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Kaye discusses forensic statistics for the National Association of Attorneys General


UNIVERSITY PARK, Pa. –Distinguished Professor of Law David H. Kaye delivered two lectures on forensic statistics at the National Forensic Science Symposium of the National Association of Attorneys General (NAAG) on July 19 in Washington, D.C.

Kaye’s first lecture, “Forensic Statistics 101: Validity, Reliability, & Error,” centered on the meaning of validity and reliability in science and law, and described the nature and quantification of measurement error, statistical error, and statistical inference.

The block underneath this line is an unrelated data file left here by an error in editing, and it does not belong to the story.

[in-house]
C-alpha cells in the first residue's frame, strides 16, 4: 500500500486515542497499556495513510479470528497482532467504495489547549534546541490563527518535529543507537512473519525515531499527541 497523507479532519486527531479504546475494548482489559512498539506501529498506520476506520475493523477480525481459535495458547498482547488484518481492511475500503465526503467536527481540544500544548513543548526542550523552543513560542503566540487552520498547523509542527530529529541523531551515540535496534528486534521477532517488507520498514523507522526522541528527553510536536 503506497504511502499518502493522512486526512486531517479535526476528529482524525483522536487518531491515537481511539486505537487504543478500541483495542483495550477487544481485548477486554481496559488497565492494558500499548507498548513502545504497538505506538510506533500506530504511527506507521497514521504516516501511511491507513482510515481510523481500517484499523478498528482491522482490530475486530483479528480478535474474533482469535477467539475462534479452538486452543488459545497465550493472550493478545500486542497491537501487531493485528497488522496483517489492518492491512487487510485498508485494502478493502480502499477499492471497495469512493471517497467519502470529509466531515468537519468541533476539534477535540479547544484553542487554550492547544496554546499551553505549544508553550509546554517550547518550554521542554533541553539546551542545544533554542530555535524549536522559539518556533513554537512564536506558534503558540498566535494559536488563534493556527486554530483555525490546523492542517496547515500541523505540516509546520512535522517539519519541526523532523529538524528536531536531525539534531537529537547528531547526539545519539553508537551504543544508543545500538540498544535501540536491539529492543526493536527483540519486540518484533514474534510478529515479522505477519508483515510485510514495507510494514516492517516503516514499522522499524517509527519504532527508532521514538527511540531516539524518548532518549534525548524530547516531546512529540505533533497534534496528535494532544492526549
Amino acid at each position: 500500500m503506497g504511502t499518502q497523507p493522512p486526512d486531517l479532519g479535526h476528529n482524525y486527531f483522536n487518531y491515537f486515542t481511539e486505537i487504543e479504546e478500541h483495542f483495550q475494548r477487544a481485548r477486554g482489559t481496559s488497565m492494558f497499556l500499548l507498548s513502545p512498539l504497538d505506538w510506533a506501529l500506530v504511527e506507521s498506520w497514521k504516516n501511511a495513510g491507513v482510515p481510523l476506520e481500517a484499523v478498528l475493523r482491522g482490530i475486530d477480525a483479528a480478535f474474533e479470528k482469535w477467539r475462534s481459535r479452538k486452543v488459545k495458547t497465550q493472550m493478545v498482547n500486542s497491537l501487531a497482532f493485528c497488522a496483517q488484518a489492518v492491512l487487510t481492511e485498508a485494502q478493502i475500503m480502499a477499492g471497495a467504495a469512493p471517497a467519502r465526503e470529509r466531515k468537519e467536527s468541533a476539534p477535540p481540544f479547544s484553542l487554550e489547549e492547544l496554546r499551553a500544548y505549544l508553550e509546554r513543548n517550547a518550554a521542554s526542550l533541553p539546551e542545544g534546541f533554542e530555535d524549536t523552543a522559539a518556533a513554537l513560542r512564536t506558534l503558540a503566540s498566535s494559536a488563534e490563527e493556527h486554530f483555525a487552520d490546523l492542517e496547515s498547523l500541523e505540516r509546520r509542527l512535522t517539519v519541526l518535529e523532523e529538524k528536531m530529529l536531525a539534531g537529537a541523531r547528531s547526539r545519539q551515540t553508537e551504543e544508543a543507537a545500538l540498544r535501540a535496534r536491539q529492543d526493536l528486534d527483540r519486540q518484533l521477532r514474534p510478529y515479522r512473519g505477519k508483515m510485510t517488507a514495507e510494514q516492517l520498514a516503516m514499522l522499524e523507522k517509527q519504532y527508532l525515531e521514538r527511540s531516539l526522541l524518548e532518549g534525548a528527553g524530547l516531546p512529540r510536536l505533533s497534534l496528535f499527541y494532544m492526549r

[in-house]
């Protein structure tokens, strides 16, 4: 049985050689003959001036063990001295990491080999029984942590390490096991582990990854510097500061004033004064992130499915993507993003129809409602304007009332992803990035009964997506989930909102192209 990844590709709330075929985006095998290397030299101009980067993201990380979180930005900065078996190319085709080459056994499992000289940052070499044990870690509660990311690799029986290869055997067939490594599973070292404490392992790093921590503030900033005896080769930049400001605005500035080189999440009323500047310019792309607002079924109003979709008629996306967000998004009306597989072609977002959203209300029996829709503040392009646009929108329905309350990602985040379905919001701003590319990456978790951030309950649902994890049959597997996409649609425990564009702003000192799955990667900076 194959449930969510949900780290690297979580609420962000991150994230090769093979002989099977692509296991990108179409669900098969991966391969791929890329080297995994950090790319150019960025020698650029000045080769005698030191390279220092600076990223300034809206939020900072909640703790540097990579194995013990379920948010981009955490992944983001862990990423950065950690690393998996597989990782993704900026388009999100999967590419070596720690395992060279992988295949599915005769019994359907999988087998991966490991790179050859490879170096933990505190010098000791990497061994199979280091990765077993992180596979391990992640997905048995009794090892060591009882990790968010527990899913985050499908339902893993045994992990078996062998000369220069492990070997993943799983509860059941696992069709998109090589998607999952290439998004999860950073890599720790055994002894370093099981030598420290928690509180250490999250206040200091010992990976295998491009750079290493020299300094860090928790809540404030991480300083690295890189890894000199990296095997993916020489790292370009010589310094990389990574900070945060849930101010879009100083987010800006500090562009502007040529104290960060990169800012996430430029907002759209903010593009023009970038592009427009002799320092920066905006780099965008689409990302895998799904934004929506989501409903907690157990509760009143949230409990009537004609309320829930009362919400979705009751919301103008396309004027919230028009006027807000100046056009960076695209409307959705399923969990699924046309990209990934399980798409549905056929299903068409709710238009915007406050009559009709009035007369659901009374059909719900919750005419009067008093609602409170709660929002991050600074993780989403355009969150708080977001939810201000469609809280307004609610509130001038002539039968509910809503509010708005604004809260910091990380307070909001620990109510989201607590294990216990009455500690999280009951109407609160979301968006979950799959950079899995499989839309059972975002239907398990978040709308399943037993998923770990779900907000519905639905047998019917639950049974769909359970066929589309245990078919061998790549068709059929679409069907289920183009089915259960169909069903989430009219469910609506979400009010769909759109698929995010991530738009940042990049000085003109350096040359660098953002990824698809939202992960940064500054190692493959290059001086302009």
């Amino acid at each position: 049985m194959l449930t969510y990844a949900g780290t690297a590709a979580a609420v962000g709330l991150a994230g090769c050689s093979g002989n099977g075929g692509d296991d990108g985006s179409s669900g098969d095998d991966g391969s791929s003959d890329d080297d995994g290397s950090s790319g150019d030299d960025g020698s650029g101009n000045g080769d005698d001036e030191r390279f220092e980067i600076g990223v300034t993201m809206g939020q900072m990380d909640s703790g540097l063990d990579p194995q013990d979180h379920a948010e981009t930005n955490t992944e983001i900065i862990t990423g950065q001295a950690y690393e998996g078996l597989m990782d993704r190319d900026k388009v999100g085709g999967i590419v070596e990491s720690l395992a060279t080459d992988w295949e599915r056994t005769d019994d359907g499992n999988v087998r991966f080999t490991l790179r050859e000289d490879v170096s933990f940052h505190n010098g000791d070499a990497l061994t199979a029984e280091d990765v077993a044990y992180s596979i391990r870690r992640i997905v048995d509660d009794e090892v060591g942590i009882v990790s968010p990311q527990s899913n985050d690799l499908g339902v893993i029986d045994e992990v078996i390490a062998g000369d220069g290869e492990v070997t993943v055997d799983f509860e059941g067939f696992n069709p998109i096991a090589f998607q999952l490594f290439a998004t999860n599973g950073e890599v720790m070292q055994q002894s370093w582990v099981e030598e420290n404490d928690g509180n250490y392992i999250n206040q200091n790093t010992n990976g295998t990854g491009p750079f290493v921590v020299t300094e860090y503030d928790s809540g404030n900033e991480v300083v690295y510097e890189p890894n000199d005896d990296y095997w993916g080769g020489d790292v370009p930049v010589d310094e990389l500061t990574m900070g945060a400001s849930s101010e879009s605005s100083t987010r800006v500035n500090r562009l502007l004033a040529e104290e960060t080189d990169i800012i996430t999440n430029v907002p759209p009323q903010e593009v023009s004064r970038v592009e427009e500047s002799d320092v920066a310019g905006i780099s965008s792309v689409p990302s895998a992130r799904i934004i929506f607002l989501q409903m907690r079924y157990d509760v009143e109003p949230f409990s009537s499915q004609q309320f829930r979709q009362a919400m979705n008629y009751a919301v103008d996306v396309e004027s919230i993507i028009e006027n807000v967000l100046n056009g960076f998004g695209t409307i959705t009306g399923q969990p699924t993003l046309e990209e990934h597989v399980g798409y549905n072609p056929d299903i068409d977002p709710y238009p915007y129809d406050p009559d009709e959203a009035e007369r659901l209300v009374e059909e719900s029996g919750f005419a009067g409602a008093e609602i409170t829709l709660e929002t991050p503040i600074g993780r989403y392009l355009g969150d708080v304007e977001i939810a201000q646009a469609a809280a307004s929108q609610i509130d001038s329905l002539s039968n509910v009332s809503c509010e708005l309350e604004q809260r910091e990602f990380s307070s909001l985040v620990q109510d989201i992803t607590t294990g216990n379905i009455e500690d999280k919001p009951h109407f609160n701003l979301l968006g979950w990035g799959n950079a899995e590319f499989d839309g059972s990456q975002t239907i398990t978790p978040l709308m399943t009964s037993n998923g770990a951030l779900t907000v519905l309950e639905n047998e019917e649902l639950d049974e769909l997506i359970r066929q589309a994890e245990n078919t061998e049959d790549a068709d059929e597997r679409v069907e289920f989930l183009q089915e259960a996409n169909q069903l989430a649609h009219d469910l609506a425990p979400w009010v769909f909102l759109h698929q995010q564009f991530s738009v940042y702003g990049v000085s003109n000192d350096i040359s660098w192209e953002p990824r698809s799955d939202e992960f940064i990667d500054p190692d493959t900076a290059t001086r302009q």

The second lecture, “Forensic Statistics 102: Likelihood & Weight of Evidence,” covered topics such as weight of evidence, Bayes’ rule, and the probative value of forensic identification methods such as microscopic hair comparisons, associating cartridge cases with firearms, latent fingerprint identification, and DNA profiling.

The National Forensic Science Symposium is a national training session for prosecutors. It was organized by NAAG’s National Attorneys General Training and Research Institute and its Center for Ethics and Public Integrity.

Kaye is an expert on scientific evidence and statistics in law. He holds degrees from MIT, Harvard, and Yale universities. The author of The Double Helix and the Law of Evidence (Harvard University Press) and many other books on forensic science, statistics, and law, Kaye has served on committees of the National Academy of Sciences and national commissions and expert working groups established by the Department of Justice and the National Institute of Standards and Technology to improve the use of forensic science in the legal system.

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